Geophysical imaging of stimulated microbial biomineralization

K.H. Williams, Dimitrios Ntarlagiannis, L. Slater, A. Dohnalkova, S.S. Hubbard, J.F. Banfield

    Research output: Contribution to journalArticle

    92 Citations (Scopus)

    Abstract

    Understanding how microorganisms influence the physical and chemical properties of the subsurface is hindered by our inability to observe microbial dynamics in real time and with high spatial resolution. Here, we investigate the use of noninvasive geophysical methods to monitor biomineralization at the laboratory scale during stimulated sulfate reduction under dynamic flow conditions. Alterations in sediment characteristics resulting from microbe-mediated sulfide mineral precipitation were concomitant with changes in complex resistivity and acoustic wave propagation signatures. The sequestration of zinc and iron in insoluble sulfides led to alterations in the ability of the pore fluid to conduct electrical charge and of the saturated sediments to dissipate acoustic energy. These changes resulted directly from the nucleation, growth, and development of nanoparticulate precipitates along grain surfaces and within the pore space. Scanning and transmission electron microscopy (SEM and TEM) confirmed the sulfides to be associated with cell surfaces, with precipitates ranging from aggregates of individual 3-5 nm nanocrystals to larger assemblages of up to 10-20 m in diameter. Anomalies in the geophysical data reflected the distribution of mineral precipitates and biomass over space and time, with temporal variations in the signals corresponding to changes in the aggregation state of the nanocrystalline sulfides. These results suggest the potential for using geophysical techniques to image certain subsurface biogeochemical processes, such as those accompanying the bioremediation of metal-contaminated aquifers.
    Original languageEnglish
    Pages (from-to)7592-7600
    Number of pages9
    JournalEnvironmental Science and Technology
    Volume39(19)
    Issue number19
    DOIs
    Publication statusPublished - 01 Aug 2005

    Fingerprint

    Biomineralization
    biomineralization
    Sulfides
    Precipitates
    sulfide
    Imaging techniques
    Sediments
    Acoustic wave propagation
    Transmission electron microscopy
    Sulfide minerals
    transmission electron microscopy
    Scanning electron microscopy
    Bioremediation
    scanning electron microscopy
    Aquifers
    Microorganisms
    Nanocrystals
    Chemical properties
    Sulfates
    Minerals

    Cite this

    Williams, K. H., Ntarlagiannis, D., Slater, L., Dohnalkova, A., Hubbard, S. S., & Banfield, J. F. (2005). Geophysical imaging of stimulated microbial biomineralization. Environmental Science and Technology, 39(19)(19), 7592-7600. https://doi.org/10.1021/es0504035
    Williams, K.H. ; Ntarlagiannis, Dimitrios ; Slater, L. ; Dohnalkova, A. ; Hubbard, S.S. ; Banfield, J.F. / Geophysical imaging of stimulated microbial biomineralization. In: Environmental Science and Technology. 2005 ; Vol. 39(19), No. 19. pp. 7592-7600.
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    Williams, KH, Ntarlagiannis, D, Slater, L, Dohnalkova, A, Hubbard, SS & Banfield, JF 2005, 'Geophysical imaging of stimulated microbial biomineralization', Environmental Science and Technology, vol. 39(19), no. 19, pp. 7592-7600. https://doi.org/10.1021/es0504035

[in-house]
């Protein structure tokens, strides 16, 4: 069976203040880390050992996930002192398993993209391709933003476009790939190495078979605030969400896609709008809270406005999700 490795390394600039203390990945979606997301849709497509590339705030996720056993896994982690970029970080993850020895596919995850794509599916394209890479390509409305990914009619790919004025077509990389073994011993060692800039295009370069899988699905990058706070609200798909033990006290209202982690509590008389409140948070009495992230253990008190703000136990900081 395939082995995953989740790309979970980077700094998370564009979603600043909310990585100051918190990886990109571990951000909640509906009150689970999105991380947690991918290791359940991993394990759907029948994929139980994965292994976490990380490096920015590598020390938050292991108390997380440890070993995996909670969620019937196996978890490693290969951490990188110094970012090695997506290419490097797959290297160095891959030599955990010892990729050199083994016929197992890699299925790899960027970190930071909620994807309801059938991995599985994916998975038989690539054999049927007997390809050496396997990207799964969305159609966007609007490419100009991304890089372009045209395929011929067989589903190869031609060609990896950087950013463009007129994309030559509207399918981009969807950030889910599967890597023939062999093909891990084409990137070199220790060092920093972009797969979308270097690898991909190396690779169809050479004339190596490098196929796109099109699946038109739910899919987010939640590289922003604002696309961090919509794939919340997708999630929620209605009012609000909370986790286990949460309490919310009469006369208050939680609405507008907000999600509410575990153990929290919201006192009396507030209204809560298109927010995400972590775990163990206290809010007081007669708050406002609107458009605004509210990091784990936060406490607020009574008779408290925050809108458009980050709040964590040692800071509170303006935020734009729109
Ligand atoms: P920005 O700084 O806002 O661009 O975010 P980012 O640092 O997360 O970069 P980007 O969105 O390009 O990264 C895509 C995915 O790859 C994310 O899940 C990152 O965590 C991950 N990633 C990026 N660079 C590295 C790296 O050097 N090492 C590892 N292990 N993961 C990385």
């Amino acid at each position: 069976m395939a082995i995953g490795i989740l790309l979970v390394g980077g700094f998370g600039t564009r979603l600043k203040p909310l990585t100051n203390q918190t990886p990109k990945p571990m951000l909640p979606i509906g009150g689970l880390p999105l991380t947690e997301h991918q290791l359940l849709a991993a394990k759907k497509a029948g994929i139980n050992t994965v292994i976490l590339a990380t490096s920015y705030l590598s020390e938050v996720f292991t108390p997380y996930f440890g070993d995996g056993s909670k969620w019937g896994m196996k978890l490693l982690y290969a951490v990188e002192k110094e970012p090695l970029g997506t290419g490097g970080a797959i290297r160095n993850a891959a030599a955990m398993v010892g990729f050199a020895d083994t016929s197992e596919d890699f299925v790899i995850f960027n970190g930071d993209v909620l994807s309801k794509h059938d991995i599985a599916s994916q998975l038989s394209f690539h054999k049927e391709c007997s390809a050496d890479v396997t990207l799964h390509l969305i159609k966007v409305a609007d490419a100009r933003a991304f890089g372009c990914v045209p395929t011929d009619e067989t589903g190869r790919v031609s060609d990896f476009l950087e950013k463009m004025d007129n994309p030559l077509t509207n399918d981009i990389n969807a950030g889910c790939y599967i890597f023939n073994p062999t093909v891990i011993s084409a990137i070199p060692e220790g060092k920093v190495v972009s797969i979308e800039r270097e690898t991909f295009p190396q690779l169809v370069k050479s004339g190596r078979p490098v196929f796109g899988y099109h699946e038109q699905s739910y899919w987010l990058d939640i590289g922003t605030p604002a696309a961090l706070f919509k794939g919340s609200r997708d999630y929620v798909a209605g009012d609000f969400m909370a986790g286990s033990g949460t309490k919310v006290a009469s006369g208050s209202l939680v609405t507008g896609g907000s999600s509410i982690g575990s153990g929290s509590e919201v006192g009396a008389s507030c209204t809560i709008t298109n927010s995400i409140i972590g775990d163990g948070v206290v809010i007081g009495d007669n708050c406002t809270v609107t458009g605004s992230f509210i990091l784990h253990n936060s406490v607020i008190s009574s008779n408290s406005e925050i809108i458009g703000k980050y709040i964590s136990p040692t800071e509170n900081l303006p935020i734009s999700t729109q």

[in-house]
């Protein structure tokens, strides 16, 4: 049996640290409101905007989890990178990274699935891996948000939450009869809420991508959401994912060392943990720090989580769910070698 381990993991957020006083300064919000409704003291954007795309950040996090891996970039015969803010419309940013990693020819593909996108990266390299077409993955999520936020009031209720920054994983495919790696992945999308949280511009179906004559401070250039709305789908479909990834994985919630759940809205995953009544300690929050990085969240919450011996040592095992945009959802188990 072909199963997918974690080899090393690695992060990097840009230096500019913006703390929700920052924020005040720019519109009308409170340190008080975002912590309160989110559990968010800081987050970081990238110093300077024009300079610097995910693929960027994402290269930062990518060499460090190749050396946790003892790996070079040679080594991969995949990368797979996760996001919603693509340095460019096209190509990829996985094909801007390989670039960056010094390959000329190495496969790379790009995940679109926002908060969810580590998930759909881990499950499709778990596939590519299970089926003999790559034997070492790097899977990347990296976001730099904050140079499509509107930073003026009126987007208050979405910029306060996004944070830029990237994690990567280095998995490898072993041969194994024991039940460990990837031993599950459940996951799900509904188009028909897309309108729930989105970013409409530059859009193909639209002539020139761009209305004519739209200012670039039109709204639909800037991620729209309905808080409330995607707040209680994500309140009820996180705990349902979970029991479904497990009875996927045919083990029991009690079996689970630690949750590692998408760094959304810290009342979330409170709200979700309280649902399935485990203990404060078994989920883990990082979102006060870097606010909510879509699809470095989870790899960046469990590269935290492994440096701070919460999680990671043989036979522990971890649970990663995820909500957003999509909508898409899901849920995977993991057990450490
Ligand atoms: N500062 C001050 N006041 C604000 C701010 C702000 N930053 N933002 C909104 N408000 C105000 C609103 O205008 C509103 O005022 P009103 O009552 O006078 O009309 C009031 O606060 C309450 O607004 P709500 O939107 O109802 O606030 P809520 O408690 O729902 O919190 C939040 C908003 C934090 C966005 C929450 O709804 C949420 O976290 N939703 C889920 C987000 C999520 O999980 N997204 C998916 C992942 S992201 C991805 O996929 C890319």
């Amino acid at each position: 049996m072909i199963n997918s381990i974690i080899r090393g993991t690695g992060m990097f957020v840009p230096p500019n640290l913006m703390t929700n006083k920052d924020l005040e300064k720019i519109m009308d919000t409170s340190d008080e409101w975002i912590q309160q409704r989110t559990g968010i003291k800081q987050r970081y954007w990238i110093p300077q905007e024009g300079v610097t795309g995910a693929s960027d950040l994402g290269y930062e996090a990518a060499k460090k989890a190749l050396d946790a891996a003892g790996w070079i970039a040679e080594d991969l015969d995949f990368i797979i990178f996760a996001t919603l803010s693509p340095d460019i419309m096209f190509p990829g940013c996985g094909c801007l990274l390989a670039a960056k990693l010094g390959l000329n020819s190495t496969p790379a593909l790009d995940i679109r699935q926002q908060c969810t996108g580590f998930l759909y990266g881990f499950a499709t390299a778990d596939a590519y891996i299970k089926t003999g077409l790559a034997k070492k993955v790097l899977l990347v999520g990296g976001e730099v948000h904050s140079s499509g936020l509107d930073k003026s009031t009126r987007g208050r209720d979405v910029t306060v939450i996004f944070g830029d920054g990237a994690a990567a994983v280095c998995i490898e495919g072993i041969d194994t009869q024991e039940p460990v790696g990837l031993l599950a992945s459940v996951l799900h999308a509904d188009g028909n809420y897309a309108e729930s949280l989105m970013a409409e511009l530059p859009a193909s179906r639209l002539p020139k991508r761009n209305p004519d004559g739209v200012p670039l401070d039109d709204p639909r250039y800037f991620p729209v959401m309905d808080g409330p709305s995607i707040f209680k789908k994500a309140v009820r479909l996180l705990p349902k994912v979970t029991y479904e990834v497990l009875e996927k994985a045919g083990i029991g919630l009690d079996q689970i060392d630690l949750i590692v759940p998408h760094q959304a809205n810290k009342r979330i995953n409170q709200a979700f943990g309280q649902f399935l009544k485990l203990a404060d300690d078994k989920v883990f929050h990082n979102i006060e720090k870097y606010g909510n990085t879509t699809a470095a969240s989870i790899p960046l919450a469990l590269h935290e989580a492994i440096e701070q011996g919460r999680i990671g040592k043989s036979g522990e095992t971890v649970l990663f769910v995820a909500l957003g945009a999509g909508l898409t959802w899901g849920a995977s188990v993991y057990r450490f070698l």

Geophysical imaging of stimulated microbial biomineralization. / Williams, K.H.; Ntarlagiannis, Dimitrios; Slater, L.; Dohnalkova, A.; Hubbard, S.S.; Banfield, J.F.

    In: Environmental Science and Technology, Vol. 39(19), No. 19, 01.08.2005, p. 7592-7600.

    Research output: Contribution to journalArticle

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    AB - Understanding how microorganisms influence the physical and chemical properties of the subsurface is hindered by our inability to observe microbial dynamics in real time and with high spatial resolution. Here, we investigate the use of noninvasive geophysical methods to monitor biomineralization at the laboratory scale during stimulated sulfate reduction under dynamic flow conditions. Alterations in sediment characteristics resulting from microbe-mediated sulfide mineral precipitation were concomitant with changes in complex resistivity and acoustic wave propagation signatures. The sequestration of zinc and iron in insoluble sulfides led to alterations in the ability of the pore fluid to conduct electrical charge and of the saturated sediments to dissipate acoustic energy. These changes resulted directly from the nucleation, growth, and development of nanoparticulate precipitates along grain surfaces and within the pore space. Scanning and transmission electron microscopy (SEM and TEM) confirmed the sulfides to be associated with cell surfaces, with precipitates ranging from aggregates of individual 3-5 nm nanocrystals to larger assemblages of up to 10-20 m in diameter. Anomalies in the geophysical data reflected the distribution of mineral precipitates and biomass over space and time, with temporal variations in the signals corresponding to changes in the aggregation state of the nanocrystalline sulfides. These results suggest the potential for using geophysical techniques to image certain subsurface biogeochemical processes, such as those accompanying the bioremediation of metal-contaminated aquifers.

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    Williams KH, Ntarlagiannis D, Slater L, Dohnalkova A, Hubbard SS, Banfield JF. Geophysical imaging of stimulated microbial biomineralization. Environmental Science and Technology. 2005 Aug 1;39(19)(19):7592-7600. https://doi.org/10.1021/es0504035